Metalworking


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Regards,
Joe Agro, Jr.
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Growl... Was NOT supposed to send that until I finished typing.
...
On the back cover of the newest edition of "New Equipment Digest" there is a very uniquely positioned photo. someone is a marketing genius or made one fortunate mistake.
http://digital-edition.newequipment.com/newequipment/201006#pg64
Upper right corner of the page.
Nice cut-off device. Would have worked perfectly under water to make a nice clean cut for BP and their "cap" at the oil leak site IMHO. The biggest challenge might have been getting the thing attached to the pipeline securely, but I'm sure they might have been able to figure that out.
Am I the only one who thinks this device is both cool and useful for something like the BP problem.
The marketing genius is showing it making a clean cut in a pipeline-like situation perfectly situated over an oil and gas refinery photo.
I just can't imagine this was accidental.
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Joe Agro, Jr.
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On 06/29/2010 08:04 AM, Joe AutoDrill wrote:

If the worst of the proposed scenarios are true, BP has popped a balloon full of gas and oil that's going to keep gushing for a very long time. Something like this would be incidental to that.
I suspect that any tool they use down there is going to be pretty mundane at the point where things are touching the pipeline. The fancy parts are going to be the bits that make it work at 5000 feet under water and 5000 feet away from the nearest live human.
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Tim Wescott
Wescott Design Services
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http://www.guardian.co.uk/film/2010/jun/02/james-cameron-underwater-oil-spill
There's a good precedent; "King Kong" director Merian Cooper used his experience running high-tech operations in difficult places when he was Operations Officer for Chennault in China. Afterwards he joined MacArthur's staff. Among other adventures he had created a Polish Air Force to fight the Russians in the early 20's, and filmed a foot and horseback migration of the Bakhtiari through the mountains of Persia.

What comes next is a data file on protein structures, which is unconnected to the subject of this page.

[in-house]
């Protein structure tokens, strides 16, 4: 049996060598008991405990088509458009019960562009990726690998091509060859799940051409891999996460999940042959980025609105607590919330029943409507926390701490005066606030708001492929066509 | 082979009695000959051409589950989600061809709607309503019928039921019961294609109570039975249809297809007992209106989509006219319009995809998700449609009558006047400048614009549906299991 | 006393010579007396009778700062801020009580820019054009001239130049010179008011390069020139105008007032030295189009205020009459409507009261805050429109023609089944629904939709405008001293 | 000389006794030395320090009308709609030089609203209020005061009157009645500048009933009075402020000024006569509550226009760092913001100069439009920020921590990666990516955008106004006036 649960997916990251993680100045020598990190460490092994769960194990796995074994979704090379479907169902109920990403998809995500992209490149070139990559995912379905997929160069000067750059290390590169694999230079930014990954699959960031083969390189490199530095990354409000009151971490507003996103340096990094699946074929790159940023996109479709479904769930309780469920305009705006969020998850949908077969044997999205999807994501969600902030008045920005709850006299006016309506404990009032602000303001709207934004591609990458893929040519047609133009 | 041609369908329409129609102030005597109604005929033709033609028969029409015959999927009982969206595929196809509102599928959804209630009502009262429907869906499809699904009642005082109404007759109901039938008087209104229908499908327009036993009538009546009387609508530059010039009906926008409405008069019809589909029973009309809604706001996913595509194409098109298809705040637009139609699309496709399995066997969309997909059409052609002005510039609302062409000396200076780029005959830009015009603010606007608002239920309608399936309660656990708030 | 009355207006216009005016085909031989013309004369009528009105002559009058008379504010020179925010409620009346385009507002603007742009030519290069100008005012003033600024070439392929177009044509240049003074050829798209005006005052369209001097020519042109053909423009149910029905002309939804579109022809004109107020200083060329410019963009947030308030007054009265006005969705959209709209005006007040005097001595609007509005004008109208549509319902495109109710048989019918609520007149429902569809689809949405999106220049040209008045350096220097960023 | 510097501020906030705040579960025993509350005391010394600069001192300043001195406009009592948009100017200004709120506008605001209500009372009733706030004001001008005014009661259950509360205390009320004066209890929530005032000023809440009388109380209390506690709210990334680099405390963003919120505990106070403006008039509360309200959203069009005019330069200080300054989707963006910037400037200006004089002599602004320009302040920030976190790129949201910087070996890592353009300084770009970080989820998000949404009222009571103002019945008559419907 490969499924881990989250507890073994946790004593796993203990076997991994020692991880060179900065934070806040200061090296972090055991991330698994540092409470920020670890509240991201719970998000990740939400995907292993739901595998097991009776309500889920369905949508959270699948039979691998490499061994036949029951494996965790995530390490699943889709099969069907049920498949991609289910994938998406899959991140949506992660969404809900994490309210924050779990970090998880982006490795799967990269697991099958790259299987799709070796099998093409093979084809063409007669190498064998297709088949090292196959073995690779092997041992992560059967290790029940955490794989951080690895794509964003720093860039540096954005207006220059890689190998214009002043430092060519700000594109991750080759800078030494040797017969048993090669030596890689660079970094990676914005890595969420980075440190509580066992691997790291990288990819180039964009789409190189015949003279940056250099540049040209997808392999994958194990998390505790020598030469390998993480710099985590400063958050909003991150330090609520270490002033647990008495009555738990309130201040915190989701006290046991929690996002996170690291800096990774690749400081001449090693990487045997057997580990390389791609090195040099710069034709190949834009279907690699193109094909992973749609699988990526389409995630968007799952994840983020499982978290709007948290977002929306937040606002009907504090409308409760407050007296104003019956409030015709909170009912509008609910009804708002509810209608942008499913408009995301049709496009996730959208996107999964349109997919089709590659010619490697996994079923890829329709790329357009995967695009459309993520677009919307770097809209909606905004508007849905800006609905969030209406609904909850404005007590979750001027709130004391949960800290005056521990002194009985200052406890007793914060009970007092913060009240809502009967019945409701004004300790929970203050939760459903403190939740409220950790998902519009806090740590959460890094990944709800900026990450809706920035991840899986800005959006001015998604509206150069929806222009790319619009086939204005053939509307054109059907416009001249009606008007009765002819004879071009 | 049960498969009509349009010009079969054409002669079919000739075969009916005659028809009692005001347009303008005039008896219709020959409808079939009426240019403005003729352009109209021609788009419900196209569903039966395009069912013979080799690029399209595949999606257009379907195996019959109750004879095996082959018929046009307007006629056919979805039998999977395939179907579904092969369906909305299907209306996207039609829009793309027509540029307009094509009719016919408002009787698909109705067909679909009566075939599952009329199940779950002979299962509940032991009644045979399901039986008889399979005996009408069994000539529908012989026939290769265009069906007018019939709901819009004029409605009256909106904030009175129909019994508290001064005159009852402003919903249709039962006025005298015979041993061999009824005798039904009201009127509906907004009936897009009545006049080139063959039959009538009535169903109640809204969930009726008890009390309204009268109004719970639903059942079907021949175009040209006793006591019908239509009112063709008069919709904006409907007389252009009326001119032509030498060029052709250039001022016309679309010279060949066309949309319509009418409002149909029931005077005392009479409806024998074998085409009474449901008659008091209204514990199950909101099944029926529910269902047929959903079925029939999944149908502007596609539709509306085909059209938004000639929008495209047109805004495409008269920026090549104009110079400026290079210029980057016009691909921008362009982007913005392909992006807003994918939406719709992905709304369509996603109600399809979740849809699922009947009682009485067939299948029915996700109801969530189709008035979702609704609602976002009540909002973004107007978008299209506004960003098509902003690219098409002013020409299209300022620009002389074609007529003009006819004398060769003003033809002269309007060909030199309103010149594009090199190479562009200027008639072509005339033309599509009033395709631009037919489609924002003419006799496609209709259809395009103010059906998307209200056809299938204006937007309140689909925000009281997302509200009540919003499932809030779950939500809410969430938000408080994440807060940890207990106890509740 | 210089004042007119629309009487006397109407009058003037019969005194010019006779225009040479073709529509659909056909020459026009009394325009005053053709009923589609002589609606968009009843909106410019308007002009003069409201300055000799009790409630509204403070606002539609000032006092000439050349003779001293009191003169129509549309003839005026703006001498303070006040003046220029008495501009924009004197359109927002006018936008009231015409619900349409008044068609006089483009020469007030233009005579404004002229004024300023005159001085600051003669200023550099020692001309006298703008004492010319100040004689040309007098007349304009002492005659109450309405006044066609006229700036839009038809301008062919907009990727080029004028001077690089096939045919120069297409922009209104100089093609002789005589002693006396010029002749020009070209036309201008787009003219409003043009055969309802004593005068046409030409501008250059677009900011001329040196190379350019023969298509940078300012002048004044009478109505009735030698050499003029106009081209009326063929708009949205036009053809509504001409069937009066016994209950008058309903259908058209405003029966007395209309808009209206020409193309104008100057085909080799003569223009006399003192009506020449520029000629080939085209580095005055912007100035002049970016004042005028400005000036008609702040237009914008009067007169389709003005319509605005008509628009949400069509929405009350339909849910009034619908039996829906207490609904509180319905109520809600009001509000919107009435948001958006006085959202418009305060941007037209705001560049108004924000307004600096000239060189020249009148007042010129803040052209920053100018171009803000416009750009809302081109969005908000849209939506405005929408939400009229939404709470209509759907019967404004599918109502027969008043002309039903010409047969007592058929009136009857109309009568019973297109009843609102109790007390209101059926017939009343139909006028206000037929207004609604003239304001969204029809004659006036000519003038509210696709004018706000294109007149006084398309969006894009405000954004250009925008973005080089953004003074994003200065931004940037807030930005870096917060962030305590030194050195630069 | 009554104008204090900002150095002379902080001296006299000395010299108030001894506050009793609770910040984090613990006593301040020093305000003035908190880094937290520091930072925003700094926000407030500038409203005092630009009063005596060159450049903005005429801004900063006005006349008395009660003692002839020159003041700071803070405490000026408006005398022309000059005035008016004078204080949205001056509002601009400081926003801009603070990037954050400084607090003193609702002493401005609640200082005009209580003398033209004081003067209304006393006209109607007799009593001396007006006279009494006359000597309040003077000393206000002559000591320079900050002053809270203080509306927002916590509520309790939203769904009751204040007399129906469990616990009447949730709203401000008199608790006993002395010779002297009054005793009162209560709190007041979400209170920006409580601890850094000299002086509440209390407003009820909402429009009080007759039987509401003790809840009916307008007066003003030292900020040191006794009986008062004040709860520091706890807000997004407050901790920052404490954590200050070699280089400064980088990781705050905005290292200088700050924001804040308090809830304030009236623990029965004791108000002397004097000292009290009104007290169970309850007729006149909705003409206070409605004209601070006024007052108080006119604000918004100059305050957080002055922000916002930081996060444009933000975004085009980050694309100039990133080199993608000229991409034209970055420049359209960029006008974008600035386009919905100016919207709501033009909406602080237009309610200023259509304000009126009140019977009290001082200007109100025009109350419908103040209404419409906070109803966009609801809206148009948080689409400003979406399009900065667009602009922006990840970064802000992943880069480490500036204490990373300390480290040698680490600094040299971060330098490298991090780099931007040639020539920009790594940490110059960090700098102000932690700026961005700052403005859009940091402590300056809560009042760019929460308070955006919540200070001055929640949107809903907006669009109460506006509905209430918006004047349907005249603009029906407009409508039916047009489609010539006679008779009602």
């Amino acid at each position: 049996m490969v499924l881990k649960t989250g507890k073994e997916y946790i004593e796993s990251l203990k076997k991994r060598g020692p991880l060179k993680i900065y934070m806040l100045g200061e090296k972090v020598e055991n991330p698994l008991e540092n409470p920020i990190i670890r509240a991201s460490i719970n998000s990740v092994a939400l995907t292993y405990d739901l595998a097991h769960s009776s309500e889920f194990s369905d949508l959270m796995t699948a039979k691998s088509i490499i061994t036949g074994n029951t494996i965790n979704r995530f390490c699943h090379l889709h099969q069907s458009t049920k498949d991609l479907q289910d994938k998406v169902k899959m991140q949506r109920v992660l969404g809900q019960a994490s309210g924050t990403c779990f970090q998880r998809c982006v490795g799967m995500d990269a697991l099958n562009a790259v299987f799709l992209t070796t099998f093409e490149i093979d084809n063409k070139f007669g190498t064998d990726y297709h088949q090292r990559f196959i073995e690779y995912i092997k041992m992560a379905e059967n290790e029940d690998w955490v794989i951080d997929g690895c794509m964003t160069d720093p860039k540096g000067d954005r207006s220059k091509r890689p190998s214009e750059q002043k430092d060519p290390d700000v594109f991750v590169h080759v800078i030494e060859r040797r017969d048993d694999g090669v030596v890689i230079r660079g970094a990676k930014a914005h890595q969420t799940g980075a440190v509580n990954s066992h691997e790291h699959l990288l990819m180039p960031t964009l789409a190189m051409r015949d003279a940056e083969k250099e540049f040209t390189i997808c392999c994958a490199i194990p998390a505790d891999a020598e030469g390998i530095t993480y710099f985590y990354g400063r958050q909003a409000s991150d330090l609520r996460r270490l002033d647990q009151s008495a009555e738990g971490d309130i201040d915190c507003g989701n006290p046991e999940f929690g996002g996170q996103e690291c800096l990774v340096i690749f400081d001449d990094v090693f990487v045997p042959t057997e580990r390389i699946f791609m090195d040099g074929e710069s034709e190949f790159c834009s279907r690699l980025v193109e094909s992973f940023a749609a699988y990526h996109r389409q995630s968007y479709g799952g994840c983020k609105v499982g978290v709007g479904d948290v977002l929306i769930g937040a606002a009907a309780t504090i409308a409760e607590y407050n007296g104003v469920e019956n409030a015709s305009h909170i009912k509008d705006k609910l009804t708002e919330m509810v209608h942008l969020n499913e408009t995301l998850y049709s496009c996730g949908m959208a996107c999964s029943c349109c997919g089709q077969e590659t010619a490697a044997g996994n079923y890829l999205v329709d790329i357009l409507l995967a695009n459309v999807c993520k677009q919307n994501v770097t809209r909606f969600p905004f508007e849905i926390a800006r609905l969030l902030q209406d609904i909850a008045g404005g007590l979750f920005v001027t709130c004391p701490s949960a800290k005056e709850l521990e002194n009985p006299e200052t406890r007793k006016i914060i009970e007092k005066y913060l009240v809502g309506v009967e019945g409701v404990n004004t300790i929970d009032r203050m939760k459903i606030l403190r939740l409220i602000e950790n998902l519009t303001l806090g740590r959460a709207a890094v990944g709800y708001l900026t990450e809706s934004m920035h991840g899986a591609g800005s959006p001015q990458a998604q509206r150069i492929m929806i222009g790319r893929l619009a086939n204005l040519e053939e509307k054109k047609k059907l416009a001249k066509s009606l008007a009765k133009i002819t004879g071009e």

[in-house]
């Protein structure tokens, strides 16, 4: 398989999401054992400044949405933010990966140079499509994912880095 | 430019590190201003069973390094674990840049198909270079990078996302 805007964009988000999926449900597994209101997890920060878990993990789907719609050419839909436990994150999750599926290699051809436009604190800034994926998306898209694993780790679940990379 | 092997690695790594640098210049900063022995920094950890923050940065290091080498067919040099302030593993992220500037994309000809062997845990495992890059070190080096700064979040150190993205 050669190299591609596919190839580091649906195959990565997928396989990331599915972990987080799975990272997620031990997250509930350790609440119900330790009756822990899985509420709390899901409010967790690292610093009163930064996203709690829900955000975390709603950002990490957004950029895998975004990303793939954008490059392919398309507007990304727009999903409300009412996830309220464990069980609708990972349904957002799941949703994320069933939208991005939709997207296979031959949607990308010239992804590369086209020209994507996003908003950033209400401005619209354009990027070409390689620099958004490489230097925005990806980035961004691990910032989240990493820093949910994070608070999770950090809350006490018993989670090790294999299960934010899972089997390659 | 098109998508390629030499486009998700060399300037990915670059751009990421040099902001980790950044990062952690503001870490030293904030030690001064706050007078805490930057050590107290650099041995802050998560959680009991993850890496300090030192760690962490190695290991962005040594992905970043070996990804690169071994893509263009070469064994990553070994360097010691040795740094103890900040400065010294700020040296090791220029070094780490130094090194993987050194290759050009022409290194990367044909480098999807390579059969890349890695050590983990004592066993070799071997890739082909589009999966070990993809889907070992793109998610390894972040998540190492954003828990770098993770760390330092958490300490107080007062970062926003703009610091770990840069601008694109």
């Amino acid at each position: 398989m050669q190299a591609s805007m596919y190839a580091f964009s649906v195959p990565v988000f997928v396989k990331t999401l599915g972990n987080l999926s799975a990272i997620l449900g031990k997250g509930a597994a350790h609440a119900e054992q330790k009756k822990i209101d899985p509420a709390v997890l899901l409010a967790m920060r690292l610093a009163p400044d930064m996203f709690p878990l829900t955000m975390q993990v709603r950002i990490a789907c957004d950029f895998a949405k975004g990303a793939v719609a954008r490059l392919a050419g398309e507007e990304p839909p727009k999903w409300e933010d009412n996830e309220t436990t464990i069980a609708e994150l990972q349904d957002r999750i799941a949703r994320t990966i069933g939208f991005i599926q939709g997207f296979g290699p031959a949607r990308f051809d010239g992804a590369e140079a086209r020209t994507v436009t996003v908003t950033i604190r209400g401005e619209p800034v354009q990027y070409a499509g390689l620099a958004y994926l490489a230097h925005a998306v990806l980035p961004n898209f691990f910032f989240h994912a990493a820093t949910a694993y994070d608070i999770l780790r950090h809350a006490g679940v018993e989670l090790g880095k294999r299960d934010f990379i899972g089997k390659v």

jsw
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On 6/29/2010 11:04 AM, Joe AutoDrill wrote:

Just saw a news report.. Same thing happened 30-31 years ago to the mexicans in the gulf. They were only drilling 200 feet down and they attempted the same things that BP attempted.. All attempts failed. Finally the relief wells were what stopped it.. Guess it took them 9 months to finally cap it.
couldn't find the link to the video I saw, but this talks about it..
http://www.reuters.com/article/idUSTRE64N57U20100524
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Google pemex blowout.
Steve
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That looks like a really nice saw for that job, but it would have still faced the same problem for the saws they used in the Gulf. The saw would have bound up with all the weight hanging on the pipe. The wire saw has an advantage in that the blade is smaller and probably less likely to get pinched. They really needed another robot pounding wedges into the kerf to keep it open.
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    Git!
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"Steamboat Ed" Haas : Steel, Stainless, Titanium:
Hacking the Trailing Edge! : Guaranteed Uncertified Welding!
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Got sum
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WB
.........


"steamer" < snipped-for-privacy@sonic.net> wrote in message
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